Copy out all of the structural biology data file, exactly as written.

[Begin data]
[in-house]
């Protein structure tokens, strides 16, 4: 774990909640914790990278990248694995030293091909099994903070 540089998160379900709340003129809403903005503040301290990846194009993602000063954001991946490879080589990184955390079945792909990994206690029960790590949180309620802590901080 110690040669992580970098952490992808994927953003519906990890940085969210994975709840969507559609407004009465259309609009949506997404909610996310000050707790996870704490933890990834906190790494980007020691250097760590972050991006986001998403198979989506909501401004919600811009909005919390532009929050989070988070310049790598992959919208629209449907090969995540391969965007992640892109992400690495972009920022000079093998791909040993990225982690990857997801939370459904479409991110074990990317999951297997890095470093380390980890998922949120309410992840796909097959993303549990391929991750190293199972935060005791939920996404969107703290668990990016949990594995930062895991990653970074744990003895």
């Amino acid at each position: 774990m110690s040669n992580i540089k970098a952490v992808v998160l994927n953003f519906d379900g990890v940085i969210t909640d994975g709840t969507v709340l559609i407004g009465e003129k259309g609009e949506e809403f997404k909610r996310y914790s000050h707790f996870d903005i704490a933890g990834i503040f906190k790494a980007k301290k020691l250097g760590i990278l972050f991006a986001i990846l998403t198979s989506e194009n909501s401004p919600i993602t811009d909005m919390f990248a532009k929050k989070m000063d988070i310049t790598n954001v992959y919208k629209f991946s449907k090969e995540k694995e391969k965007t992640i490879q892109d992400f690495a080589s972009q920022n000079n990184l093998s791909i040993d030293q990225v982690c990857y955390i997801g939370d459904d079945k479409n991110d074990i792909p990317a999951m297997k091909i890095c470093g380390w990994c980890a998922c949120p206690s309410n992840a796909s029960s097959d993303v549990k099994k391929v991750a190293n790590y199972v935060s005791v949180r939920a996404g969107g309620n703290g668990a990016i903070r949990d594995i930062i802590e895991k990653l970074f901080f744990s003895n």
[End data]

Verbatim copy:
[in-house]
């Protein structure tokens, strides 16, 4: 774990909640914790990278990248694995030293091909099994903070 540089998160379900709340003129809403903005503040301290990846194009993602000063954001991946490879080589990184955390079945792909990994206690029960790590949180309620802590901080 110690040669992580970098952490992808994927953003519906990890940085969210994975709840969507559609407004009465259309609009949506997404909610996310000050707790996870704490933890990834906190790494980007020691250097760590972050991006986001998403198979989506909501401004919600811009909005919390532009929050989070988070310049790598992959919208629209449907090969995540391969965007992640892109992400690495972009920022000079093998791909040993990225982690990857997801939370459904479409991110074990990317999951297997890095470093380390980890998922949120309410992840796909097959993303549990391929991750190293199972935060005791939920996404969107703290668990990016949990594995930062895991990653970074744990003895």
């Amino acid at each position: 774990m110690s040669n992580i540089k970098a952490v992808v998160l994927n953003f519906d379900g990890v940085i969210t909640d994975g709840t969507v709340l559609i407004g009465e003129k259309g609009e949506e809403f997404k909610r996310y914790s000050h707790f996870d903005i704490a933890g990834i503040f906190k790494a980007k301290k020691l250097g760590i990278l972050f991006a986001i990846l998403t198979s989506e194009n909501s401004p919600i993602t811009d909005m919390f990248a532009k929050k989070m000063d988070i310049t790598n954001v992959y919208k629209f991946s449907k090969e995540k694995e391969k965007t992640i490879q892109d992400f690495a080589s972009q920022n000079n990184l093998s791909i040993d030293q990225v982690c990857y955390i997801g939370d459904d079945k479409n991110d074990i792909p990317a999951m297997k091909i890095c470093g380390w990994c980890a998922c949120p206690s309410n992840a796909s029960s097959d993303v549990k099994k391929v991750a190293n790590y199972v935060s005791v949180r939920a996404g969107g309620n703290g668990a990016i903070r949990d594995i930062i802590e895991k990653l970074f901080f744990s003895n």